As shown in FIGS. 12 and 13, the intermediate section 136 has a halftubular shape, similar to the bottom section 126. Further, the intermediate section 136 includes a downwardly projecting flange 138 along its bottom edge, similar to the downwardly projecting flange 128 of the top section 124. The downwardly projecting flange 138 of the intermediate section 136 is arced-shaped, and includes one or more recesses 140 therein, for engagement with the engagement fingers 132 of the bottom section 126. Further, the top edge of the intermediate section 136 includes a one or more engagement fingers 142 projecting out from the inner surface of the intermediate section 136, similar to the engagement fingers 132 of the bottom section 126. Each engagement finger 142 of the intermediate section 136 is engageable with a respective recess 130 of the top section 124. Once all of the respective engagement fingers 132, 142 are engaged with all of the respective recesses 130, 140, the top section 124, intermediate section 136 and bottom section 126 will be secured together to form the elongated rear cover section 100'. Although the engagement fingers 132, 142 and recesses 130, 140 have been described as being located on specific edges of the respective sections of the rear cover section 100, 100', other placements are also possible within the spirit of the invention.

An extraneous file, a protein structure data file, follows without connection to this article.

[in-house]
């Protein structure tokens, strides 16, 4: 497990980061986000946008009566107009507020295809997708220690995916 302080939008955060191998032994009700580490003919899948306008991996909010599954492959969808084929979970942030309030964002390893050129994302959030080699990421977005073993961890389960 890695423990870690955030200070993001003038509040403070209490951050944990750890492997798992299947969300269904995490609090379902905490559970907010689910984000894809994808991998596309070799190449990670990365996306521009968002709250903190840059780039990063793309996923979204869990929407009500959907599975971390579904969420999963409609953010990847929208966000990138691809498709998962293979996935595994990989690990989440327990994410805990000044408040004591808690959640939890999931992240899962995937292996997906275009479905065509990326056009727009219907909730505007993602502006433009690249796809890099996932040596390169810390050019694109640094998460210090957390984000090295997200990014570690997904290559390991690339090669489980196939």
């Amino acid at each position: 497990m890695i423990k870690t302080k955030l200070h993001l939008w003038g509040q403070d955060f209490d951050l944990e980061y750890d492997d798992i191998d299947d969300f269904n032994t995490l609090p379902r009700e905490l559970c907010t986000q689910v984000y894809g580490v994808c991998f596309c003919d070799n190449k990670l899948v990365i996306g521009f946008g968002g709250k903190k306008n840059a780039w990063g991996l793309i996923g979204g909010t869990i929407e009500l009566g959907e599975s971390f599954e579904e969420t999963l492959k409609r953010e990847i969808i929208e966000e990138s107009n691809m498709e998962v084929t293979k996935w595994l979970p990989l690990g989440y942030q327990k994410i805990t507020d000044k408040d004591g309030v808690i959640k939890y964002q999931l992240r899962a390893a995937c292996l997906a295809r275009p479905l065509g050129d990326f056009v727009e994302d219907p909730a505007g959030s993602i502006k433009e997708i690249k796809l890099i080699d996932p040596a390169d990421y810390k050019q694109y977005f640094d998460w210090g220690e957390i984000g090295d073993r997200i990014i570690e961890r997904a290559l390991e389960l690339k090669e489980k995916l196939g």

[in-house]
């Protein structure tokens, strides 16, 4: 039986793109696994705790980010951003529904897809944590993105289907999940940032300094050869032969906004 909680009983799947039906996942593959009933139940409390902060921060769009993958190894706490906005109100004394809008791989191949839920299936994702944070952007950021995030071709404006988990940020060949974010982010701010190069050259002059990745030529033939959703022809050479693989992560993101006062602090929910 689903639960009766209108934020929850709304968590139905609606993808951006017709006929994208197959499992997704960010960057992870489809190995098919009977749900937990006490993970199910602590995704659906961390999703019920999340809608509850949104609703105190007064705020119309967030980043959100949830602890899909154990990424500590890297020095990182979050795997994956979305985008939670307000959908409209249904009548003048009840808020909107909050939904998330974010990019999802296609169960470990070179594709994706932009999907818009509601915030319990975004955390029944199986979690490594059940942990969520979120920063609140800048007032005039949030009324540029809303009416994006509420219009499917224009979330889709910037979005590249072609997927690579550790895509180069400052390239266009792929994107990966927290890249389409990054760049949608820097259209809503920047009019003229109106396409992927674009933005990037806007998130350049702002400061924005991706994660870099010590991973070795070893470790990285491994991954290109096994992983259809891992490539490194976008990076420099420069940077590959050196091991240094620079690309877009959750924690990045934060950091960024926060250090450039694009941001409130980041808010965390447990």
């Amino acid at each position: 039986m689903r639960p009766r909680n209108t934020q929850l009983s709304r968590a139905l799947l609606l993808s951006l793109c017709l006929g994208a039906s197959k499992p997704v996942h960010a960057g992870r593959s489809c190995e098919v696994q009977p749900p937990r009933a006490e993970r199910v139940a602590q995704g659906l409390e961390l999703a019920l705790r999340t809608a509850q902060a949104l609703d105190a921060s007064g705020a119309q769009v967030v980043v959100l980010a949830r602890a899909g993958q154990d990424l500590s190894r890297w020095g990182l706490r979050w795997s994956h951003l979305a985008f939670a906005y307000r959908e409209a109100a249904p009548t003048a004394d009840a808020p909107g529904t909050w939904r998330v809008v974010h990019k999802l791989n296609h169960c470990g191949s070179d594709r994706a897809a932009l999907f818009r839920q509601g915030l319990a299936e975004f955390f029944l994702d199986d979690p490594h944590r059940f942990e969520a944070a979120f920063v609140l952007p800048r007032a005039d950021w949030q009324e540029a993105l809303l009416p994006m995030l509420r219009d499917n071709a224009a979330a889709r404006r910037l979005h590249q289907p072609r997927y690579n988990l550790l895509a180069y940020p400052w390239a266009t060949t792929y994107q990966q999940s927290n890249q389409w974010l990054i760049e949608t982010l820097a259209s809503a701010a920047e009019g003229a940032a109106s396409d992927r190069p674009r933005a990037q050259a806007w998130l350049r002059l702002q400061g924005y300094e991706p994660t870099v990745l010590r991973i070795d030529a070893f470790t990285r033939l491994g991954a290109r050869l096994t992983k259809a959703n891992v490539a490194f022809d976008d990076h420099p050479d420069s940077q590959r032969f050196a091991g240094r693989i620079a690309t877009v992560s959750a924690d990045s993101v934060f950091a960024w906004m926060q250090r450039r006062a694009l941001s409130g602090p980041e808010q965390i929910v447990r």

As shown, one or more of the sections 124, 126, 136 of the rear cover section 100, 100' may be provided with connectors 144 which engage with corresponding slots 146 (FIG. 10) formed along the edges of the rear side 16 of the modular enclosure 12. The connectors 144 may project out from the inside surface 116, 116' of the rear cover section 100, 100' and be arranged along opposite, longitudinally extending edges 148, 148' of the rear cover section 100, 100' (i.e., the linear edges). Preferably, the slots 146 formed along the edges of the rear side 16 of the modular enclosure 12 slant downwardly, so that when the rear cover section 100, 100' is installed, the weight of the rear cover section prevents the connectors 144 from disengaging from the respective slots 146.